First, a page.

Jonah, did you ask your French teacher about why you got that B on that assignment? At 5:00 p.m. today, you have an orthodontist appointment. We'll pick up Thai food on the way home and then you'll finish your English homework. Don't forget to put a book cover on your essay. A book cover always bumps a grade up half a point. Your dad can check your math when he gets home. Do you want tofu in your green curry or chicken? Ian, do you want noodles?
Every once in a while, you step back from yourself as a parent and say, "Dude! Did I actually just say that? I used to be cool. Did some alien take over my brain and turn me into this Mom Machine?"
No crab-faced alien can be blamed for transforming me from a slacker in a black dress into what I am today. According to sociologist Annette Lareau, I'm a product of my social class.
I sent off another article to the Atlantic last night. I'm going to stick around the house this morning to help promote the article, but then I need to hit the malls and the supermarket. I have to put on the housewife cap for the next few days.
We're having a party for Ian and his friends on Friday. I always have some nagging guilt that Ian and his friends don't have as much fun as their typical peers. They don't get invited to their birthday parties, and there aren't many after-school activities for them. Playdates are rare. So, every once and a while, I throw massive, over-the-top parties for them.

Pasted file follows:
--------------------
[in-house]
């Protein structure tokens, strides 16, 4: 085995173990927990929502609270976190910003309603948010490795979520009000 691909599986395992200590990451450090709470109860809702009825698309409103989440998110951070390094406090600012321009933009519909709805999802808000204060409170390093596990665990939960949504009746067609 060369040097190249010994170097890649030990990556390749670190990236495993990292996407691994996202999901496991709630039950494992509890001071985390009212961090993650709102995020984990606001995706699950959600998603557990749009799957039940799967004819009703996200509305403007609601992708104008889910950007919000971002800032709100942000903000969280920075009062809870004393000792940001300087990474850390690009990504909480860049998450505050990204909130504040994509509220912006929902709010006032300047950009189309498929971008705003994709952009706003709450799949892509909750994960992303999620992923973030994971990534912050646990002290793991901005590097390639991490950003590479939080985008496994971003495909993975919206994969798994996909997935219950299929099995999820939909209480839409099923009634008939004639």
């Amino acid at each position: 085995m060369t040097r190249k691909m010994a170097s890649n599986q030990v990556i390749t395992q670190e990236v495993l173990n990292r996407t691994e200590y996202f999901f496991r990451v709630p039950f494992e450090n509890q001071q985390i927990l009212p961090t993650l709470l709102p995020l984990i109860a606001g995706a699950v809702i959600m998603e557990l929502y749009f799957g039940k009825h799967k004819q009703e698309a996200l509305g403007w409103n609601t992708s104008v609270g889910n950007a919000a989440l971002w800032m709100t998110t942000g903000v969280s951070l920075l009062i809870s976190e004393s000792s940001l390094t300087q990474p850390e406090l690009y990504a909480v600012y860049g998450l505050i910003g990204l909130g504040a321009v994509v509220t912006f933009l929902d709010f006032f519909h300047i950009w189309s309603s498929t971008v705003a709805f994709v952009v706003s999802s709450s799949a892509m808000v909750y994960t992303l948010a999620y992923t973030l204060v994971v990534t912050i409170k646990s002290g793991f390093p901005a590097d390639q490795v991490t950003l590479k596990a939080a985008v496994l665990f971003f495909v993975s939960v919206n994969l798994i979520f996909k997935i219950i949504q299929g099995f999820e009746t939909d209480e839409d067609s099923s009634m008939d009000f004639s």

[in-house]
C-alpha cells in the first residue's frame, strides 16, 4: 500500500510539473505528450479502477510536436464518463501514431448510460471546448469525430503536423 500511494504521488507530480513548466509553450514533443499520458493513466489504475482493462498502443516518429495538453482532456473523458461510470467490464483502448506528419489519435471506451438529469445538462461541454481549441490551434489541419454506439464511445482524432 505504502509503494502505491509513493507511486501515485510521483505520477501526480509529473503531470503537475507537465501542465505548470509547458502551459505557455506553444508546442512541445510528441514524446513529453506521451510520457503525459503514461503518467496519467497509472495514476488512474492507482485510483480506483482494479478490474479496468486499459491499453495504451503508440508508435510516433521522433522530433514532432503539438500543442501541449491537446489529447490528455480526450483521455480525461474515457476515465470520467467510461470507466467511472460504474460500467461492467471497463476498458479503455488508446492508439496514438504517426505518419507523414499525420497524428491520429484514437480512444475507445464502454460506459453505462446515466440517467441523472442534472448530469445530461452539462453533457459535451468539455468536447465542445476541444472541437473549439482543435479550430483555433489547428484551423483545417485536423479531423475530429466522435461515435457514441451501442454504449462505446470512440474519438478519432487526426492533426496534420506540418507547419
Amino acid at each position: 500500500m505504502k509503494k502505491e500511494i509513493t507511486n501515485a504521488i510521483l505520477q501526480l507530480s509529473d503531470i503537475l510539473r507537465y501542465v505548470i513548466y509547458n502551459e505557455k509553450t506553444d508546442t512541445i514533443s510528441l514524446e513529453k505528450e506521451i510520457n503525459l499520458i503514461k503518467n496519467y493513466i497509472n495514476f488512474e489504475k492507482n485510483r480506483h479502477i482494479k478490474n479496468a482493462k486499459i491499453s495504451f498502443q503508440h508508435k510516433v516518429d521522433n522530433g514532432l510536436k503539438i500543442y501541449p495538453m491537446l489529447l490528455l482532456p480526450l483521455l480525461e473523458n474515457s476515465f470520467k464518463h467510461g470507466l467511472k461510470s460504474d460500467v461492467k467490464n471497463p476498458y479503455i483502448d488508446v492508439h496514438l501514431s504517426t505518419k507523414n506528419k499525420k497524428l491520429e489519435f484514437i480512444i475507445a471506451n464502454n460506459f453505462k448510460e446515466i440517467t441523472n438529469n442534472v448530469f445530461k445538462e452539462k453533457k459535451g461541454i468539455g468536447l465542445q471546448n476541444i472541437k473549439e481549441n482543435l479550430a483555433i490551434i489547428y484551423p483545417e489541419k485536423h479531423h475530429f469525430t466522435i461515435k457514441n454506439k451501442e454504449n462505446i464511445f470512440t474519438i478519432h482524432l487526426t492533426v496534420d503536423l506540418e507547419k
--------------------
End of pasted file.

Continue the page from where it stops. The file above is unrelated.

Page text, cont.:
On Friday, I invited all the kids in his class, plus some who aren't in his class and told them to bring their siblings. I spent a ton of money on special foods. I'm decorating the house with heart shaped banners and candles. I invited the teachers. I have beverages for the adults. I think we're going to have thirty people in the house on Friday evening. I have a ton of cleaning, cooking, decorating to do for that. I'm a guilt-ridden Martha Stewart.
Then on Sunday, we're flying to Puerto Rico. (The blog will be on hiatus for a week.) This upcoming trip brings with it another set of chores. Overhead suitcases were purchased on Monday; that chore can be ticked off the list. Clothes are a bigger problem. Summer clothes were shoved without ceremony in some boxes in the basement last September. I am weeding through them and determining whether they are too worn out to be seen in public. I think everyone needs new shorts. I have to get over my allergy towards paying full price for clothes, because there are no sales on summer clothes in February. Do we have flip flops? Sweatshirts? Bathing suits? How nasty are my toenails? Do I need a pedicure? I really hate when we go on vacation looking like hillbillies, but I suspect that three days isn't enough to straighten up.
Reading material. A vacation requires brain dead reading material. Wendy has thoughtfully suggested some appropriate fun reading. More ideas?